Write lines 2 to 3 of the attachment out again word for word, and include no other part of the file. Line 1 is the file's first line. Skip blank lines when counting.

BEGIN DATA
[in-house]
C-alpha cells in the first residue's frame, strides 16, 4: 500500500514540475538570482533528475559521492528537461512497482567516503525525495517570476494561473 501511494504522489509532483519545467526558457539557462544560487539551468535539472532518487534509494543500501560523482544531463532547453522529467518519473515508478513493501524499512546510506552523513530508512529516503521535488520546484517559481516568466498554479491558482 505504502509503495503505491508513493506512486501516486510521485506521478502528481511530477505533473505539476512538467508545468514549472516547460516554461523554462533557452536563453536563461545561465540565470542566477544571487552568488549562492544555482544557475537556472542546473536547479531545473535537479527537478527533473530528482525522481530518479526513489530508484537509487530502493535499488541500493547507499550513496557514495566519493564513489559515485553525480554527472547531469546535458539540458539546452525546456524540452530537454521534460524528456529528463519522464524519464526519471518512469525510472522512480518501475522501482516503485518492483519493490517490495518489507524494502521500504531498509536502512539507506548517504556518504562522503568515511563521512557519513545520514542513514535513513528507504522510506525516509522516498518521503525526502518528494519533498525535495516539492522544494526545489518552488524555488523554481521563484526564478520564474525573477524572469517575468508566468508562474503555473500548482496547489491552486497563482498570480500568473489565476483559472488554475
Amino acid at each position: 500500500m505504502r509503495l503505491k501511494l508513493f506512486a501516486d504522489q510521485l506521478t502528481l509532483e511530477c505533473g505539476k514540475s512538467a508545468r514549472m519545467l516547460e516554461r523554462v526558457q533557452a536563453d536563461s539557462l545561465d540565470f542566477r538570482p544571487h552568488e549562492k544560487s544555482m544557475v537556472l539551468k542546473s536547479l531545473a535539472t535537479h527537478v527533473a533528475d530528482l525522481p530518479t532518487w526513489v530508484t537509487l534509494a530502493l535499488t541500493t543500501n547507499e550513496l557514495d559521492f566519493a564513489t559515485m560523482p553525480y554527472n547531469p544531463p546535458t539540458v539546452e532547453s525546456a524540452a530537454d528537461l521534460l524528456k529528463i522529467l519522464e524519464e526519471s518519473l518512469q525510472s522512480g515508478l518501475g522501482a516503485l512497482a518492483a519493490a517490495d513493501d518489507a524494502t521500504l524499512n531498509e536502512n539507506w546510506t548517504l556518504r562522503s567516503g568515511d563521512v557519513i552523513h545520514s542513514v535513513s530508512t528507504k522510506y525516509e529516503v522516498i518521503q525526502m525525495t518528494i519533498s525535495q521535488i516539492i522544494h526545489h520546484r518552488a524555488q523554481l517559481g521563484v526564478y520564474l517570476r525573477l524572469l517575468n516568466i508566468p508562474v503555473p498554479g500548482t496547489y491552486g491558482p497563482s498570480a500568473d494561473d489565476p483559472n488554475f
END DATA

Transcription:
C-alpha cells in the first residue's frame, strides 16, 4: 500500500514540475538570482533528475559521492528537461512497482567516503525525495517570476494561473 501511494504522489509532483519545467526558457539557462544560487539551468535539472532518487534509494543500501560523482544531463532547453522529467518519473515508478513493501524499512546510506552523513530508512529516503521535488520546484517559481516568466498554479491558482 505504502509503495503505491508513493506512486501516486510521485506521478502528481511530477505533473505539476512538467508545468514549472516547460516554461523554462533557452536563453536563461545561465540565470542566477544571487552568488549562492544555482544557475537556472542546473536547479531545473535537479527537478527533473530528482525522481530518479526513489530508484537509487530502493535499488541500493547507499550513496557514495566519493564513489559515485553525480554527472547531469546535458539540458539546452525546456524540452530537454521534460524528456529528463519522464524519464526519471518512469525510472522512480518501475522501482516503485518492483519493490517490495518489507524494502521500504531498509536502512539507506548517504556518504562522503568515511563521512557519513545520514542513514535513513528507504522510506525516509522516498518521503525526502518528494519533498525535495516539492522544494526545489518552488524555488523554481521563484526564478520564474525573477524572469517575468508566468508562474503555473500548482496547489491552486497563482498570480500568473489565476483559472488554475
Amino acid at each position: 500500500m505504502r509503495l503505491k501511494l508513493f506512486a501516486d504522489q510521485l506521478t502528481l509532483e511530477c505533473g505539476k514540475s512538467a508545468r514549472m519545467l516547460e516554461r523554462v526558457q533557452a536563453d536563461s539557462l545561465d540565470f542566477r538570482p544571487h552568488e549562492k544560487s544555482m544557475v537556472l539551468k542546473s536547479l531545473a535539472t535537479h527537478v527533473a533528475d530528482l525522481p530518479t532518487w526513489v530508484t537509487l534509494a530502493l535499488t541500493t543500501n547507499e550513496l557514495d559521492f566519493a564513489t559515485m560523482p553525480y554527472n547531469p544531463p546535458t539540458v539546452e532547453s525546456a524540452a530537454d528537461l521534460l524528456k529528463i522529467l519522464e524519464e526519471s518519473l518512469q525510472s522512480g515508478l518501475g522501482a516503485l512497482a518492483a519493490a517490495d513493501d518489507a524494502t521500504l524499512n531498509e536502512n539507506w546510506t548517504l556518504r562522503s567516503g568515511d563521512v557519513i552523513h545520514s542513514v535513513s530508512t528507504k522510506y525516509e529516503v522516498i518521503q525526502m525525495t518528494i519533498s525535495q521535488i516539492i522544494h526545489h520546484r518552488a524555488q523554481l517559481g521563484v526564478y520564474l517570476r525573477l524572469l517575468n516568466i508566468p508562474v503555473p498554479g500548482t496547489y491552486g491558482p497563482s498570480a500568473d494561473d489565476p483559472n488554475f